The 10.1-inch display is a very attractive proposition, especially if you plan to use it to read books, watch videos or play games on it. We have to warn you though, that the resolution, at 1280×800 and the 1.2 GHz quad-core processor is not something to sing home about. It also has a 16GB internal memory, but can be expanded with its microSD card slot, since you need a lot of space to store your different media and gaming apps of course.

One of the biggest attractions though of the Galaxy Tab 4 10.1 is that it is created especially for multiple users. Your family members and loved ones can have separate log-ins for the tablet and each profile can have their own personalised apps, settings, and files which the others will not be able to access (unless they know your password of course). It is also built for multi-tasking as its Multi-Window function lets you view and use two apps at the same time. So if you feel like this tab is for you, take advantage of Verizon’s offer.

SOURCE: Verizon

Verizon Makes It Official: Throttling Comes to Unlimited 4G LTE Customers in October

Posted by Kellex July - 25 - 2014 - Friday Comments Off

Verizon took a minute this morning to confirm our report from yesterday, announcing that they are indeed going to include unlimited data customers with 4G LTE devices in their version of throttling, which they refer to as “Network Optimization.” Starting in October, if you fall into their top 5% of data hogs bracket and have unlimited data, you could see slowed speeds when attached to a cell site that is experiencing high demand. 

Verizon’s “Network Optimization” is different than other carriers’ throttling in that you should only see slowed speeds when on a cell site experiencing that high demand. Once you leave that site and attach to a new cell site without high demand, your speeds return to normal. Other carriers often throttle you no matter what throughout the end of a billing cycle. With that said, Verizon does note in their policy that if you are in the 5% of data users, they could slow your speeds through the current billing cycle and onto the end of the next.

In order to see slowed speeds under Network Optimization, you have to meet the following criteria:

  • Top 5% of data users (you use 4.7GB of data per month or more)
  • Enrolled on an unlimited data plan or feature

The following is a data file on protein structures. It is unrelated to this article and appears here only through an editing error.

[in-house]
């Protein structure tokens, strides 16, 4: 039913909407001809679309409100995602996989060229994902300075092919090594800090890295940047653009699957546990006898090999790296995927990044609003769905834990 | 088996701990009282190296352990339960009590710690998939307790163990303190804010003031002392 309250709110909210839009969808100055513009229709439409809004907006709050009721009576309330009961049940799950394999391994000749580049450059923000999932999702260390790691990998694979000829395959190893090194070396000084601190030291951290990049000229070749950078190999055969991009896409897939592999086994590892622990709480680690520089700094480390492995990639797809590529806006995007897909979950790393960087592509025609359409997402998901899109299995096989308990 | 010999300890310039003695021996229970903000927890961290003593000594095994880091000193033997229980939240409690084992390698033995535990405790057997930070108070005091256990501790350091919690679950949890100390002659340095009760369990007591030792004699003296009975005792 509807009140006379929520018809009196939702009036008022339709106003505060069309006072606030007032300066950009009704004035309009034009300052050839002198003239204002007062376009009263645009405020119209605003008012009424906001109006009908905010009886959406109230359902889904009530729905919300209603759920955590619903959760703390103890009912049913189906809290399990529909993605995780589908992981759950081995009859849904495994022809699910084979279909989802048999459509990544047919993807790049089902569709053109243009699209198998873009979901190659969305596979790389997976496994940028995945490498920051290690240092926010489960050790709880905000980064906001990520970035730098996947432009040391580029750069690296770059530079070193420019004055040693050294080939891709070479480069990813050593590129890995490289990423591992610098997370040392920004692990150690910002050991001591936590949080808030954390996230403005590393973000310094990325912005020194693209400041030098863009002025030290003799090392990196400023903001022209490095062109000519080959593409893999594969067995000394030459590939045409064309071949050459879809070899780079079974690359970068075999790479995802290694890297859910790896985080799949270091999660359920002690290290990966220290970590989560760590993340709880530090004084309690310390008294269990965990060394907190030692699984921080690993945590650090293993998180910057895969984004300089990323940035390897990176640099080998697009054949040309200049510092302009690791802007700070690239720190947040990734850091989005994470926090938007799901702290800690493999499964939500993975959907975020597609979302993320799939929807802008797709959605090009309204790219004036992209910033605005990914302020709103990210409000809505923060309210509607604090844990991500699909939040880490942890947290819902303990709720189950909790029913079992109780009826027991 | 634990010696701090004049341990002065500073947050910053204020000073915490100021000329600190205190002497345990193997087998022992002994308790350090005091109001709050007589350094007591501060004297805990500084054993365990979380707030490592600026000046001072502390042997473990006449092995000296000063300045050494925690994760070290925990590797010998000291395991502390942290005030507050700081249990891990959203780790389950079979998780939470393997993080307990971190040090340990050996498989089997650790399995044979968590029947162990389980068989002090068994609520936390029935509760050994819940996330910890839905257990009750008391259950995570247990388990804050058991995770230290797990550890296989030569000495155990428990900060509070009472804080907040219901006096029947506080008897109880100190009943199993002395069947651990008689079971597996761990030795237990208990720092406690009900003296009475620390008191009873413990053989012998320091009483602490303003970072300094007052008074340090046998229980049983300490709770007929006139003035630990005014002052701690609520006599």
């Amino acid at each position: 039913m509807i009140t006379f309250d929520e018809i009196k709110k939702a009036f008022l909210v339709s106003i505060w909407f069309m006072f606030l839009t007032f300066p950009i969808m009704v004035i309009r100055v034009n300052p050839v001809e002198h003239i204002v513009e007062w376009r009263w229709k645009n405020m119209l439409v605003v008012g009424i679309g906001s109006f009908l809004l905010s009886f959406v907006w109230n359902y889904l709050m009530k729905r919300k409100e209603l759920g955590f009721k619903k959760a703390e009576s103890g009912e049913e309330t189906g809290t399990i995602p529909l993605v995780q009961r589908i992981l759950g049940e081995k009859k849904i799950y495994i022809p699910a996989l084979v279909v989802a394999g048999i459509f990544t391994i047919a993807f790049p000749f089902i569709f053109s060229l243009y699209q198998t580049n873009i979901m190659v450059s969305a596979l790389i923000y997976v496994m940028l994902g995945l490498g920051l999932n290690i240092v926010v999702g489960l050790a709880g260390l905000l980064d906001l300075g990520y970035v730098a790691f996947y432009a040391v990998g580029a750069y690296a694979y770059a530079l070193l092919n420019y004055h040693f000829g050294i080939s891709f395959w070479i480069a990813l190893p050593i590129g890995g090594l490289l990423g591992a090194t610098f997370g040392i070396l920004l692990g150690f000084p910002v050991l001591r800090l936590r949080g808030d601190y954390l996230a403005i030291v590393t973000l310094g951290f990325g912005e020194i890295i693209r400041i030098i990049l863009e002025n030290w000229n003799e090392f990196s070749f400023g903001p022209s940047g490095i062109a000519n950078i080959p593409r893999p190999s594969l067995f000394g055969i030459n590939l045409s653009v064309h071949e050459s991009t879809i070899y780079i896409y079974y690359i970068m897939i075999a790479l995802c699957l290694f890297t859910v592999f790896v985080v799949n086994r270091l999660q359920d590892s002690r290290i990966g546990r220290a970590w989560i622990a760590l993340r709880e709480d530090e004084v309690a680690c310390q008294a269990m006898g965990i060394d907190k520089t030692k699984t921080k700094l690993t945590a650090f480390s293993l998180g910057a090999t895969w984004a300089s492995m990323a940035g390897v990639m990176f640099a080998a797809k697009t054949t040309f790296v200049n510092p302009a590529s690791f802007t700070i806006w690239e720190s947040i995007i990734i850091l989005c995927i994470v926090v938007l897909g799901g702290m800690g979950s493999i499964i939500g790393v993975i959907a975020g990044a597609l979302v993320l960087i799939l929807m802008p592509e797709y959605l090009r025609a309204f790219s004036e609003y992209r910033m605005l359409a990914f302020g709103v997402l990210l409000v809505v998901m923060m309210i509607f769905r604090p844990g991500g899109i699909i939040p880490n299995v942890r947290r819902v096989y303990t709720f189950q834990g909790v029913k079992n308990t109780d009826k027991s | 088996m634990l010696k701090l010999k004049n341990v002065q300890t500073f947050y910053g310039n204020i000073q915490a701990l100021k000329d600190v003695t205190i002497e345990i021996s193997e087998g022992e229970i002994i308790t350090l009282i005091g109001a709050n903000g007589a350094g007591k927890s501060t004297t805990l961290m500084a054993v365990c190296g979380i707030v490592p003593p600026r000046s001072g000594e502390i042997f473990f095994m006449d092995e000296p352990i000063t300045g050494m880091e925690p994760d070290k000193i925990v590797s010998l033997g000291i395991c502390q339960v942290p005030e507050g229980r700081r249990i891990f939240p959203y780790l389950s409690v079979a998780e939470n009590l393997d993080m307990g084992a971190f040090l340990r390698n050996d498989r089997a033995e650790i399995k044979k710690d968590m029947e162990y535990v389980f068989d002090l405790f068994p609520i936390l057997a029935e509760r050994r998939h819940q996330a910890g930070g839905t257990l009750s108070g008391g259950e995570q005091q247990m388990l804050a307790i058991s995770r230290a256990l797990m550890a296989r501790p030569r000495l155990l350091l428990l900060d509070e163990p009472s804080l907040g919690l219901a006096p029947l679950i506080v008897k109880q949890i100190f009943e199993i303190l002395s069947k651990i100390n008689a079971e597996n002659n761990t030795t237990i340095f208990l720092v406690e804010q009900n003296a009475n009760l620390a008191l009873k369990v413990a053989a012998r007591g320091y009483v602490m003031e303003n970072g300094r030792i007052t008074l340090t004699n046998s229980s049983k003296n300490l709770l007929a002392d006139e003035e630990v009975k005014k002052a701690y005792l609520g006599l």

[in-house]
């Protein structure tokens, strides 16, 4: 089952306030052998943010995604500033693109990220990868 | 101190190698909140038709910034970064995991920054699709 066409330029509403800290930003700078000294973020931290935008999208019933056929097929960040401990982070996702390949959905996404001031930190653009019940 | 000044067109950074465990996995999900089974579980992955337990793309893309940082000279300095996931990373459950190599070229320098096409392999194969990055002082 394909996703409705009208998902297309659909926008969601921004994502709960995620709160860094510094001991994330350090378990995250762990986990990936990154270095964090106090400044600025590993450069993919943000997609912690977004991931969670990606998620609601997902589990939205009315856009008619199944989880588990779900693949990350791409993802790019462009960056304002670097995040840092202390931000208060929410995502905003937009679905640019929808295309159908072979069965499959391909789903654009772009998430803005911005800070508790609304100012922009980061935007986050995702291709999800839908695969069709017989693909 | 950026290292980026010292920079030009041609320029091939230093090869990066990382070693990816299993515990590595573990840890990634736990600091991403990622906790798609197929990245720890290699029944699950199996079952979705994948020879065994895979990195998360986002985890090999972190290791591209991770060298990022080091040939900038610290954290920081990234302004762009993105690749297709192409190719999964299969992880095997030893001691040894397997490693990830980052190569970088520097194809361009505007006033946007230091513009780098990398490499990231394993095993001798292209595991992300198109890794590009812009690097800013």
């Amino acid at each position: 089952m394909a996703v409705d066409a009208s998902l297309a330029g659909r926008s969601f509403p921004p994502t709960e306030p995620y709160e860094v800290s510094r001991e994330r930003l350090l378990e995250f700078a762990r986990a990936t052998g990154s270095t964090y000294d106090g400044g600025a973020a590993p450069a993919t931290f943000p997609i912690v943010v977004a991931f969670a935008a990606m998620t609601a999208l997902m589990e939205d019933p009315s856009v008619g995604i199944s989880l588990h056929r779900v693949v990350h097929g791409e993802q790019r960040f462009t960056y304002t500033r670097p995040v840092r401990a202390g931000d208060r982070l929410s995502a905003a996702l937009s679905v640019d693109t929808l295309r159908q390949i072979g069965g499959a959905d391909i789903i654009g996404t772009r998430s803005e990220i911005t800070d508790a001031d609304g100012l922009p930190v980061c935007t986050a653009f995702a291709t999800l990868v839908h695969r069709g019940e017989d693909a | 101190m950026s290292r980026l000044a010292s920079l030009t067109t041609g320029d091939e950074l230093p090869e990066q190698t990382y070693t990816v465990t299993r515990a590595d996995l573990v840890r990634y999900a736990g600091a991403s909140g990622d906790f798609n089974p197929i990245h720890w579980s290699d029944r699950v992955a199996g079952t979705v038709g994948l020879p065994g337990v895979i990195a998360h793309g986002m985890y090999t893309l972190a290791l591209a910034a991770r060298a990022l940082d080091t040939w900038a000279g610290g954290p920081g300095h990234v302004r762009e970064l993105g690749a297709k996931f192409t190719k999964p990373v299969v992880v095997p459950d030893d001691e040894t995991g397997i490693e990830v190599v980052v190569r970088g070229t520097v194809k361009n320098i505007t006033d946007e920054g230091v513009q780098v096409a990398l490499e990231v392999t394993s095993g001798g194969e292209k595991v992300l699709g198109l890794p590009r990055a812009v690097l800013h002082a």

• Have fulfilled their minimum contract term
  • Are attempting to use data on a cell site that is experiencing high demand

MORE Everything and other tiered data plans are not affected.

Verizon’s Network Optimization policy can be found here.

Via:  Verizon

Verizon Makes It Official: Throttling Comes to Unlimited 4G LTE Customers in October is a post from: Droid Life

Moto X Soak Testers on Verizon Receiving Android 4.4.4 Update

Posted by wicked July - 25 - 2014 - Friday Comments Off

With news of Android 4.4.4 rolling out to the Verizon Moto G, more than a few readers lamented that Motorola wasn’t giving the Moto X preferential treatment. Lucky for those folks, the company has begun a consolatory soak test for those who are a part of the Motorola Feedback Network. 

The changelog for the firmware in testing, KXA21.12-L1.26 is not dissimilar to the Verizon Moto G’s we saw yesterday. Improvements include enhanced camera picture quality, the ability to pause video recordings, and usability improvements to the phone dialer.

Assuming that testing goes well, a source of ours states that a broad rollout will begin July 30.

Don’t lose faith, Verizon Moto X owners!

Cheers testers!

Moto X Soak Testers on Verizon Receiving Android 4.4.4 Update is a post from: Droid Life

Verizon may soon allow Android users to remove majority of its bloatware

Posted by wicked July - 25 - 2014 - Friday Comments Off

Verizon logo

Some of the biggest complaints we often hear regarding Verizon have to do with the company’s desire to make its branding as large as possible when placing it on our mobile devices and Big Red’s love for throwing bloatware on our handsets. To be fair, Verizon has gotten a little better over the years about the size of their branding (a little..), but what about bloatware? It seems that Big Red might be taking a small but positive step forward here is as well.

Earlier this month Verizon started sending out a survey to select customers asking them about bloatware and what bundled apps they use and don’t use. Following this survey, Verizon has now officially begun testing out a new bloatware application installation process for the LG G3 that supposedly will make bloatware a little less of a pain to deal with.

Here’s the full statement from Verizon about the change:

Verizon is trialing a new service on the LG G3. Pre-loaded applications will install in the background during the activation and set up process. Once setup is complete, the applications will appear in the applications folder as though they have been traditionally pre-loaded. However, there IS one key difference; the applications can be completely and entirely uninstalled by the customer via the standard uninstall process. Customers will not incur any data usage or charges for the download and installation of these applications.

Verizon’s statement certainly sounds too good to be true for those that hate pre-installed apps, and that’s probably because it is. According to Droid-Life, they tested out their Verizon G3 unit and found that they weren’t able to install each and every pre-installed app to their heart’s content. So what’s going on here? First, it’s possible this is a limited test that doesn’t apply to all LG G3 hardware. Second, Verizon may allow users to uninstall select 3rd party apps but could plan to prevent “important” (aka worthless) Verizon-branded apps from being removed. We wouldn’t be too surprised if the latter proves correct.